Roger Thayer Stone Center For Latin American Studies

Tulane University

Christopher Rodning

Associate Professor - Anthropology

Contact Info
crodning@tulane.edu

Degrees

  • A.B., Harvard University, Anthropology, 1994
  • Ph.D., University of North Carolina at Chapel Hill, Anthropology, 2004

Academic Experience

  • Associate Professor, Tulane University, 2012-
  • Assistant Professor, Tulane University, 2005-
  • Visiting Scholar, UNC-Chapel Hill, 2005
  • Visiting Assistant Professor, University of Oklahoma, 2005

Research & Teaching Specializations: Archaeology; Southeastern United States; Native Americans; European contact and colonialism in the New World

Related Experience

  • Board member ex officio, Exploring Joara Foundation, Morganton, North Carolina, 2008-
  • Codirector, Exploring Joara Archaeological Project, Western North Carolina, 2001-
  • Crew Member, Siouan Archaeological Project, North Carolina, 1995-1997
  • Crew Member, Black Warrior Archaeological Project, Alabama, 1995
  • Crew Member, Bottle Creek Archaeological Project, Alabama, 1993
  • Archaeological Intern, United States Forest Service, Wyoming, 1992

Distinctions

  • Louisiana Board of Regents Research Competitiveness Subprogram Grant, “Lower Mississippi Valley Landscape Archaeology Project,” 2012-2015
  • C.B. Moore Award for Outstanding Young Scholar in the Archaeology of the Southeastern U.S.
  • Timothy Paul Mooney Fellowship, UNC-Chapel Hill, 2001
  • Stephen Polgar Prize for Applied Anthropology, UNC-Chapel Hill, 1999
  • National Science Foundation Graduate Research Fellowship, 1994-1997
  • Ford Foundation Research Fellowship, 1993

Selected Publications

  • 2013. “Conflict, Violence, and Warfare in La Florida.” With Robin A. Beck, Jr. and David G. Moore. In Initiating New Worlds: Sixteenth-Century Entradas in the American Southwest and Southeast, edited by Clay Mathers, Jeffrey M. Mitchem, and Charles M. Haecker. University of Arizona Press, Tucson.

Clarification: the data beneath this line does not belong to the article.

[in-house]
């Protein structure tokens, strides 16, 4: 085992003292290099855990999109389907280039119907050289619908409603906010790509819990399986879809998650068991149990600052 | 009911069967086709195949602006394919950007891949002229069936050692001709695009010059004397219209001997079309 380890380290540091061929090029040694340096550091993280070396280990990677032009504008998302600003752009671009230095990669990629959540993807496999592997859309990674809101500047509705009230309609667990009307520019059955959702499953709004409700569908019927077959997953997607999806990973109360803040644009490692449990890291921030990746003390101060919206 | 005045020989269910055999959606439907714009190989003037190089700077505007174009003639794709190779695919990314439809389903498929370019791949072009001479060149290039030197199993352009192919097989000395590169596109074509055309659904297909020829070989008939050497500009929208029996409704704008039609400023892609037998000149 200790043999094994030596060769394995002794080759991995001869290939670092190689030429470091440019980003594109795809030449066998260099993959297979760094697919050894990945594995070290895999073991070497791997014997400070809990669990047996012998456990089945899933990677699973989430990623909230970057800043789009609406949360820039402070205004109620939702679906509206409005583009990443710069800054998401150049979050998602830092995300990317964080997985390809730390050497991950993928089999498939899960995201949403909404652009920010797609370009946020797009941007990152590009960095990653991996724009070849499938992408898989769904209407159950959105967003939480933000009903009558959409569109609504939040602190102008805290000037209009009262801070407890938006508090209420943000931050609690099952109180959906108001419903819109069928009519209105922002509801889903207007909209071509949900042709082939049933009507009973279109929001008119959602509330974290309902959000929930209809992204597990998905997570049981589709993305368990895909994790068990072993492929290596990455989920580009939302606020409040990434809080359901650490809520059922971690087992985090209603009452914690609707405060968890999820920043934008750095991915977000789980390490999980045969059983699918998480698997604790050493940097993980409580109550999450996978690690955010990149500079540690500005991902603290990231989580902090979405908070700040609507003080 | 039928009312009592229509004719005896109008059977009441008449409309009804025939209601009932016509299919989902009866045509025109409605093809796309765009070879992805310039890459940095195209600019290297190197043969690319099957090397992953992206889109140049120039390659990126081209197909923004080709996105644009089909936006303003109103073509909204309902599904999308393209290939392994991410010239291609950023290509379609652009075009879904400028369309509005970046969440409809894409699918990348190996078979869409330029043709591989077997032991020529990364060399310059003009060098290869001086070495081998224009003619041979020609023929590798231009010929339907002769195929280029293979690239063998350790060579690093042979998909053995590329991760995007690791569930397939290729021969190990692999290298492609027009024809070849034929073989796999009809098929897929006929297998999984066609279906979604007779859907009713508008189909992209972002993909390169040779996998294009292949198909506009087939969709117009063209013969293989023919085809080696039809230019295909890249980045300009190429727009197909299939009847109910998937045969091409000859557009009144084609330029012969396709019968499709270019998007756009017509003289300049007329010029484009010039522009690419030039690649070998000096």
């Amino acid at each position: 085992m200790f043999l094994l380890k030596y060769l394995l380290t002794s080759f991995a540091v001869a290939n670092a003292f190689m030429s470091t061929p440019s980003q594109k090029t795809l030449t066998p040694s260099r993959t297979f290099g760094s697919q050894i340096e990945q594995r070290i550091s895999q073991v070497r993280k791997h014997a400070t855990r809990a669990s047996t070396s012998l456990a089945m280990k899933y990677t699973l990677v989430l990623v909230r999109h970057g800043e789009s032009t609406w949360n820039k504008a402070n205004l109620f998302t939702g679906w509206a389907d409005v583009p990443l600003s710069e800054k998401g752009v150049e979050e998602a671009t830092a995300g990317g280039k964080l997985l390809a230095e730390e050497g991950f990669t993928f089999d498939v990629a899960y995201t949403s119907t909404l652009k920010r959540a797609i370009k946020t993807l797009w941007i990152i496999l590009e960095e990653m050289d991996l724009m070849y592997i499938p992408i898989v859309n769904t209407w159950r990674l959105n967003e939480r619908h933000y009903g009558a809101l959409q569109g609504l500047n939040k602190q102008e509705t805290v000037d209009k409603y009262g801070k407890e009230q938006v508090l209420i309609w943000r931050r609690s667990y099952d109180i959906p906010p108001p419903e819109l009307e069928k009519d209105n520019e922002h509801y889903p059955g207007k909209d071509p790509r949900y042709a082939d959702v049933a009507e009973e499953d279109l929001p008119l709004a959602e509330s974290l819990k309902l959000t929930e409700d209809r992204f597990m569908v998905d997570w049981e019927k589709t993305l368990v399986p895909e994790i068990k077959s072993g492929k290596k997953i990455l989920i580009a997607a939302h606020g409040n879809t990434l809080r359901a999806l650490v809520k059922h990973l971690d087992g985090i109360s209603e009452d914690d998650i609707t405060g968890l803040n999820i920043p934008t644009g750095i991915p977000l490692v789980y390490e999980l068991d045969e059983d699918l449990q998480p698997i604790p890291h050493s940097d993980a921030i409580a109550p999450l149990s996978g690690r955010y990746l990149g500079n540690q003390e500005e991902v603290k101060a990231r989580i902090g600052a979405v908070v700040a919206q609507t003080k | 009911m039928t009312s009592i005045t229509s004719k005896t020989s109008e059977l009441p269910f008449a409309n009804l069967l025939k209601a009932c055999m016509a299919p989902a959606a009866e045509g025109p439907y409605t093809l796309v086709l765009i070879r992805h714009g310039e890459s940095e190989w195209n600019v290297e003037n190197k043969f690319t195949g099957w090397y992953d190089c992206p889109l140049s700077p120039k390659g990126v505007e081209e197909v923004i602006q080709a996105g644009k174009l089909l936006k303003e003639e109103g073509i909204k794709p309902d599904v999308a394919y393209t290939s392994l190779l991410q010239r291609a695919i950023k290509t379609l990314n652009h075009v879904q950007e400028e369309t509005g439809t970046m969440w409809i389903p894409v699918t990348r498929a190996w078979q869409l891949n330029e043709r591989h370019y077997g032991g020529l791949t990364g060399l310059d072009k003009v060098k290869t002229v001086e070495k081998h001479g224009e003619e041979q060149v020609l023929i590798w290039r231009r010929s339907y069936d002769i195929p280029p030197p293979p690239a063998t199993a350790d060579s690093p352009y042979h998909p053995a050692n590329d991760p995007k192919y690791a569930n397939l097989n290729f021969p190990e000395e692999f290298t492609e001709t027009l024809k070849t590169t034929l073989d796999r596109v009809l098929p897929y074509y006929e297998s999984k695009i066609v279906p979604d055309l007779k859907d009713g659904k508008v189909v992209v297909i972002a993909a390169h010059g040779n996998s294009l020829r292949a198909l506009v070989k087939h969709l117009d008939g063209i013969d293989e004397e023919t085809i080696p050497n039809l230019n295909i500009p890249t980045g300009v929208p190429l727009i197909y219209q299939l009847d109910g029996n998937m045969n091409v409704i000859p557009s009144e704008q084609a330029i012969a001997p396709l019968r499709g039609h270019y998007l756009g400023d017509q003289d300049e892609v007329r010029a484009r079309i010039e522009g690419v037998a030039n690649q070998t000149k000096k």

• 2012. “Late Prehistoric and Protohistoric Shell Gorgets from Southwestern North Carolina.” Southeastern Archaeology 31:33-56.
  • 2011. “Limiting Resistance: Juan Pardo and the Shrinking of Spanish La Florida, 1566-1568.” With Robin A. Beck, Jr. and David G. Moore. In Enduring Conquests: Rethinking the Archaeology of Resistance to Spanish Colonialism in the Americas, edited by Matthew Liebmann and Melissa S. Murphy, pp. 19-39. School for Advanced Research Press, Santa Fe, New Mexico.
  • 2010. “Mortuary Practices in Late Prehistoric and Protohistoric Southwestern North Carolina.” With David G. Moore. Southeastern Archaeology 29:80-100.
  • 2009. “Mounds, Myths, and Cherokee Townhouses in Southwestern North Carolina.” American Antiquity 74:627-663.
  • 2006. “Identifying Fort San Juan: A Sixteenth-Century Spanish Occupation at the Berry Site, North Carolina.” With Robin A. Beck, Jr. and David G. Moore. Southeastern Archaeology 25:65-77.

Recently-Taught Latin American-Related Courses: Archaeology of Colonialism; Archaeology of Cultural Landscapes